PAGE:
Do the regular radioactive emissions from nuclear power plants (NPP) increase the risk of cancer? No one knows for sure whether living near a NPP can cause cancer, but on Sept. 8 the Nuclear Regulatory Commission (NRC) terminated a study designed to find out. It would have been carried out by the prestigious National Academy of Sciences which spent 5 years planning the study.
One of the six locations chosen for study was our own San Onofre. The medical records of everyone living within 31 miles of San Onofre (a circle from Huntington Beach around to Solana Beach) would have been part of the study. The research proposal is entitled Analysis of Cancer Risks in Populations near Nuclear Facilities.
The NRC logo is “Protecting People and the Environment” but many wonder if it should read “Protecting the Nuclear Industry and Its Profits.”
The NRC said it could not afford the $8 million, but no one swallows this since the NRC has an annual budget of over $1 billion (90 percent of which comes from the industry it is supposed to be regulating).
The NRC also said that it already knows the answer: low-level radiation coming from NPP is harmless. It continues to cite a now thoroughly discredited study by the National Cancer Institute (NCI) which examined this issue a quarter of a century ago and failed to find cancer streaks. The nuclear industry prefers this study because it likes the results.
We now know that the NCI study failed because it studied only cancer deaths, not incidence, and it studied only where people died, not where they lived or worked. It also averaged people living very near a NPP with those who lived far away. Also worrisome are recent studies in Europe which discovered that children who live near a NPP double their risk of cancer. The NAS is well-aware of this and designed part of the study to focus on children.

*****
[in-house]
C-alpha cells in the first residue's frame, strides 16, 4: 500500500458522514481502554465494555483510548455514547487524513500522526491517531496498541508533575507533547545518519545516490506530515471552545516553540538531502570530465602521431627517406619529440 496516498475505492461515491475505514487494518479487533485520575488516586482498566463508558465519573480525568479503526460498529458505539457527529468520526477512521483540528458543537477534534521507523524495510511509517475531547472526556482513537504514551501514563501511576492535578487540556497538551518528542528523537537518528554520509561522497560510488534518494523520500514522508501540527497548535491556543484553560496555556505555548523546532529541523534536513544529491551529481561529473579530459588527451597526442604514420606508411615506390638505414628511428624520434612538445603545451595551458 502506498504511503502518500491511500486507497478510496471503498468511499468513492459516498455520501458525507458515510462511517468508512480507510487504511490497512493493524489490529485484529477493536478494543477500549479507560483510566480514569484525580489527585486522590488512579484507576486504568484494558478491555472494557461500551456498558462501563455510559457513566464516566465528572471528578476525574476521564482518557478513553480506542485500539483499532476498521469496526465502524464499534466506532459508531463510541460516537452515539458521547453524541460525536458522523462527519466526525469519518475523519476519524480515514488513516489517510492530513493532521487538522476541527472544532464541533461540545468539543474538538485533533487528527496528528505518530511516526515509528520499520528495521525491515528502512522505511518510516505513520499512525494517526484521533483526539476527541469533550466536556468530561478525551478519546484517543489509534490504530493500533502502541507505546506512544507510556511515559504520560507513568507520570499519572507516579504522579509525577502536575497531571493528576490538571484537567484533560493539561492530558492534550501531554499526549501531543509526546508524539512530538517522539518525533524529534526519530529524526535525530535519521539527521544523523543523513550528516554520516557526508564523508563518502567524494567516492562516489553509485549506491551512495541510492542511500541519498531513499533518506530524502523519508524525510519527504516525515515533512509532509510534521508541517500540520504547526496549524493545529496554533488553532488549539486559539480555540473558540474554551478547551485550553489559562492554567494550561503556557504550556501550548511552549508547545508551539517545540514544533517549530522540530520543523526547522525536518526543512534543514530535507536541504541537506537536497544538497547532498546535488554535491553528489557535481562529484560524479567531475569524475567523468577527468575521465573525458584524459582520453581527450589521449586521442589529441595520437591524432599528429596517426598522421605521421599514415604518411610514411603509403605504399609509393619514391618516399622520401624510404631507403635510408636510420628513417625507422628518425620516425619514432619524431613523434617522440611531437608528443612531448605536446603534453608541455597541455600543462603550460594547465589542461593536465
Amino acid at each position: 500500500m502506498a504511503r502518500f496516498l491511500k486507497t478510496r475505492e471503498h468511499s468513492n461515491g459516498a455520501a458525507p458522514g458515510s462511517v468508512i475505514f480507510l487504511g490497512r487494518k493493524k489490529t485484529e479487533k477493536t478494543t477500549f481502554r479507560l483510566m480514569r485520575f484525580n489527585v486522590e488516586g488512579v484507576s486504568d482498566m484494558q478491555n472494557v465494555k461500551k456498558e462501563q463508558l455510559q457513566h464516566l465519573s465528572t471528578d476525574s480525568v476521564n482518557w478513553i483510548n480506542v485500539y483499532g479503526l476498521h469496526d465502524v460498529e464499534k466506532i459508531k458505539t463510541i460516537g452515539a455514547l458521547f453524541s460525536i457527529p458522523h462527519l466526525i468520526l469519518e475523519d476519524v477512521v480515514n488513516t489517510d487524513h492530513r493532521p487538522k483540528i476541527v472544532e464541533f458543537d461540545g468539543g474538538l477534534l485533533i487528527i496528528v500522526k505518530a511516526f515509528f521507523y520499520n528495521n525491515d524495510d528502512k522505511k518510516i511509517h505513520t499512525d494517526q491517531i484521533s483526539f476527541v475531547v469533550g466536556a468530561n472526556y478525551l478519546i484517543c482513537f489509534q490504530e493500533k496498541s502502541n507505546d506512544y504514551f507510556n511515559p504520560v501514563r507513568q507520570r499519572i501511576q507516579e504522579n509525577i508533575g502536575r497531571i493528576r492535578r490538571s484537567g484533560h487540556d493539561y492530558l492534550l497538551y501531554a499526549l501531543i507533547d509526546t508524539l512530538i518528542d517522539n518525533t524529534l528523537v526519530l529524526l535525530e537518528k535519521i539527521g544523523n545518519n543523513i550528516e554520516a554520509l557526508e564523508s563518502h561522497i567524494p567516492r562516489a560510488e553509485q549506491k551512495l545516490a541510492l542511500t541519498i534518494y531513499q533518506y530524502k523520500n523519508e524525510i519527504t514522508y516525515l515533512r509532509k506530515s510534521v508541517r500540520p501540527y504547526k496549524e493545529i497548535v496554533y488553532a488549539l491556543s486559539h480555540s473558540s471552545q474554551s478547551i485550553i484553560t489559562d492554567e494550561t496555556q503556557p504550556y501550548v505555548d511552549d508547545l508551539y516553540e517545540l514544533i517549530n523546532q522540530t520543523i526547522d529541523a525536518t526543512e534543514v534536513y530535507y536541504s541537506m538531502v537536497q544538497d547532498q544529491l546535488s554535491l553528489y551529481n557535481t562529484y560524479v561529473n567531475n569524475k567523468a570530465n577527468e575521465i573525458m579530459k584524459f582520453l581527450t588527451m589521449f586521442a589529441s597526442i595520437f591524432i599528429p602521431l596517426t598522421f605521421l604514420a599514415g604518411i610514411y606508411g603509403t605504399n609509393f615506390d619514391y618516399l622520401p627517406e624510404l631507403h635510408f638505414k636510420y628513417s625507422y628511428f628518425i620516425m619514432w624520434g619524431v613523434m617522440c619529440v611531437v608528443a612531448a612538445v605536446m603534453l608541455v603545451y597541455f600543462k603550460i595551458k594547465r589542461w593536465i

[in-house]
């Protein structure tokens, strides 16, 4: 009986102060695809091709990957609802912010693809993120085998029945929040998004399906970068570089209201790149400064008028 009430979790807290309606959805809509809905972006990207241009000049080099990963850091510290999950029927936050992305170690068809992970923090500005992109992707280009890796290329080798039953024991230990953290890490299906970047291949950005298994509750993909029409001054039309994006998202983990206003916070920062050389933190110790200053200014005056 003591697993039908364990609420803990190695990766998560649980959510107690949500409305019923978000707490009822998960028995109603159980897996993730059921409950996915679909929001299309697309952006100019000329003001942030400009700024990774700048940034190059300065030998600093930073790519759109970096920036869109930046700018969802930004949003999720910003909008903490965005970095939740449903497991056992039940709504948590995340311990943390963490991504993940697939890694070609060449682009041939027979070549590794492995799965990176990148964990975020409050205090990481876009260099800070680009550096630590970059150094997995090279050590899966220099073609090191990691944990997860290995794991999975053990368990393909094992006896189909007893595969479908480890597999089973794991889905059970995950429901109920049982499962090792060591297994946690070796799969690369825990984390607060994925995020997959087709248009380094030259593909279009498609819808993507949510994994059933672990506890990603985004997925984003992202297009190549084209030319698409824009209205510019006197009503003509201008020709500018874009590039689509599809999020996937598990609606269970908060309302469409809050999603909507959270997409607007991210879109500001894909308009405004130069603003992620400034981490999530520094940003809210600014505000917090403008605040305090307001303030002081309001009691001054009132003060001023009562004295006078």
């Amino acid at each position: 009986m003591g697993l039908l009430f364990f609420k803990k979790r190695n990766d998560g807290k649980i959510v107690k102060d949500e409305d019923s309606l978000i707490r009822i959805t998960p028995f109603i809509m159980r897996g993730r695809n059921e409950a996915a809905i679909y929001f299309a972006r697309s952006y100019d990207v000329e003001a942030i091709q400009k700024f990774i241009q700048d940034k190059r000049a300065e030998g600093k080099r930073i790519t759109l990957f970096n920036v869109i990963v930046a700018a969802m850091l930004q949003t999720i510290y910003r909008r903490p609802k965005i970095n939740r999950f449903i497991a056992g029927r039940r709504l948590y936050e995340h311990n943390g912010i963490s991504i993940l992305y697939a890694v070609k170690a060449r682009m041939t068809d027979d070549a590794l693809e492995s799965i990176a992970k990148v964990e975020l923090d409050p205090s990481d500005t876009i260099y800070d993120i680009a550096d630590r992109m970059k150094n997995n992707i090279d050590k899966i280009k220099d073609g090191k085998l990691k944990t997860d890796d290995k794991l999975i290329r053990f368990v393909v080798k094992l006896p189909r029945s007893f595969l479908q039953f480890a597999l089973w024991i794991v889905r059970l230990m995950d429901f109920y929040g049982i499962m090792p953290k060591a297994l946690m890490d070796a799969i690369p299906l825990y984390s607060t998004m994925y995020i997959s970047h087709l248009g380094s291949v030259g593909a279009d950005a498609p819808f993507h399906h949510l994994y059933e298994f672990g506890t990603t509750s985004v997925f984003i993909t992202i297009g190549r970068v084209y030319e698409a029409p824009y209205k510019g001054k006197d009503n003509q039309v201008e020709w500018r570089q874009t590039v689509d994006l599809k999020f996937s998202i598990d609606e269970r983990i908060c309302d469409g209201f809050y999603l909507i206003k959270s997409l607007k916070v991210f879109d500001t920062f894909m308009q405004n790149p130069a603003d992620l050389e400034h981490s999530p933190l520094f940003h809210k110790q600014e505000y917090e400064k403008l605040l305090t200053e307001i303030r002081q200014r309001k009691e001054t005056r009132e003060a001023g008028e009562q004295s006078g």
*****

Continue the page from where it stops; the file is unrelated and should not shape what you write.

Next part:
Instead of treating cancer as a scientific issue, the nuclear industry treats it as a PR challenge. Frequent attempts are made to trivialize the dangers of radiation. Often this involves the Radiation- Is-Everywhere tactic complete with ludicrous examples (“It’s just like eating a banana,” or “It’s just like flying to Denver”). They like to show how little radiation is in an average X-ray but they are careful not to mention that radioactive exposure is cumulative: every dose adds. Since Edison has been ejecting radiation into the atmosphere and ocean regularly for almost a half-century, the total accumulation of even low-level radiation could be a serious health hazard.
The idea that there are thresholds below which radiation is harmless was put to rest by the 2007 report of the National Research Council entitled Biological Effects of Ionizing Radiation (better known as the BEIR VII Report). It concluded that there is a linear relationship between radiation dose and cancer-causing cell damage and that there is no such thing as a threshold below which radiation is harmless. This Linear No Threshold model is now settled science.
Do people in California get cancer? According to the California Dept. of Public Health, 1.3 million Californians today have a history of cancer. In 2013, there were 144,800 new cases and 55,485 cancer deaths. About one out of four deaths in California are caused by cancer (about 152 per day) and cancer is the leading cause of death in children.
Radiation is known to adversely affect cell DNA and can lead to a host of medical problems. But causation is difficult to prove because there are many causes of cancer and health effects may not be manifested for years or even decades. In Japan, thousands of people continue to die every year, not from old age, but from medical complications caused by the radiation they received as children in August of 1945 when they lived outside of Hiroshima or Nagasaki.